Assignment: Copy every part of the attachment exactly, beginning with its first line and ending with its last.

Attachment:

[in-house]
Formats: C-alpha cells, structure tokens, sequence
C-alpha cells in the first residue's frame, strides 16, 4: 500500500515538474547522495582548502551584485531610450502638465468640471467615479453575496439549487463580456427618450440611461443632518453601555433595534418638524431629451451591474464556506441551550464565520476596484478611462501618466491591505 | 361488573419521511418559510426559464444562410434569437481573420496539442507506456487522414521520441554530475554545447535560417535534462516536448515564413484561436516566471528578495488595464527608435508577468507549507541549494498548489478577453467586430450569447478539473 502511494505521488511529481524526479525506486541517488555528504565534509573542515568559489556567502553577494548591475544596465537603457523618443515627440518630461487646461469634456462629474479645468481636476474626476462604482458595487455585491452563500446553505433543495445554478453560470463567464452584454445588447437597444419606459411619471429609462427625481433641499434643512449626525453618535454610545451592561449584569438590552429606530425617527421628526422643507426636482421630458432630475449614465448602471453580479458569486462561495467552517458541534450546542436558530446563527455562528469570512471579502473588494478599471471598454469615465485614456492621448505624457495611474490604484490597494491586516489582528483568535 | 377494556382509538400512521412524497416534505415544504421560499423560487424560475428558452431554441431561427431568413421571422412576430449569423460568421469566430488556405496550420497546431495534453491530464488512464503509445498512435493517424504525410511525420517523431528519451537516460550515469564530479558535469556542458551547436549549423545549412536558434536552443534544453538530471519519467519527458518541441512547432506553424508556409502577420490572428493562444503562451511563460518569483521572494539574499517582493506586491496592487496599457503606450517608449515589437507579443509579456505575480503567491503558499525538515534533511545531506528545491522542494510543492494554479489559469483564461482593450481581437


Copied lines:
[in-house]
Formats: C-alpha cells, structure tokens, sequence
C-alpha cells in the first residue's frame, strides 16, 4: 500500500515538474547522495582548502551584485531610450502638465468640471467615479453575496439549487463580456427618450440611461443632518453601555433595534418638524431629451451591474464556506441551550464565520476596484478611462501618466491591505 | 361488573419521511418559510426559464444562410434569437481573420496539442507506456487522414521520441554530475554545447535560417535534462516536448515564413484561436516566471528578495488595464527608435508577468507549507541549494498548489478577453467586430450569447478539473 502511494505521488511529481524526479525506486541517488555528504565534509573542515568559489556567502553577494548591475544596465537603457523618443515627440518630461487646461469634456462629474479645468481636476474626476462604482458595487455585491452563500446553505433543495445554478453560470463567464452584454445588447437597444419606459411619471429609462427625481433641499434643512449626525453618535454610545451592561449584569438590552429606530425617527421628526422643507426636482421630458432630475449614465448602471453580479458569486462561495467552517458541534450546542436558530446563527455562528469570512471579502473588494478599471471598454469615465485614456492621448505624457495611474490604484490597494491586516489582528483568535 | 377494556382509538400512521412524497416534505415544504421560499423560487424560475428558452431554441431561427431568413421571422412576430449569423460568421469566430488556405496550420497546431495534453491530464488512464503509445498512435493517424504525410511525420517523431528519451537516460550515469564530479558535469556542458551547436549549423545549412536558434536552443534544453538530471519519467519527458518541441512547432506553424508556409502577420490572428493562444503562451511563460518569483521572494539574499517582493506586491496592487496599457503606450517608449515589437507579443509579456505575480503567491503558499525538515534533511545531506528545491522542494510543492494554479489559469483564461482593450481581437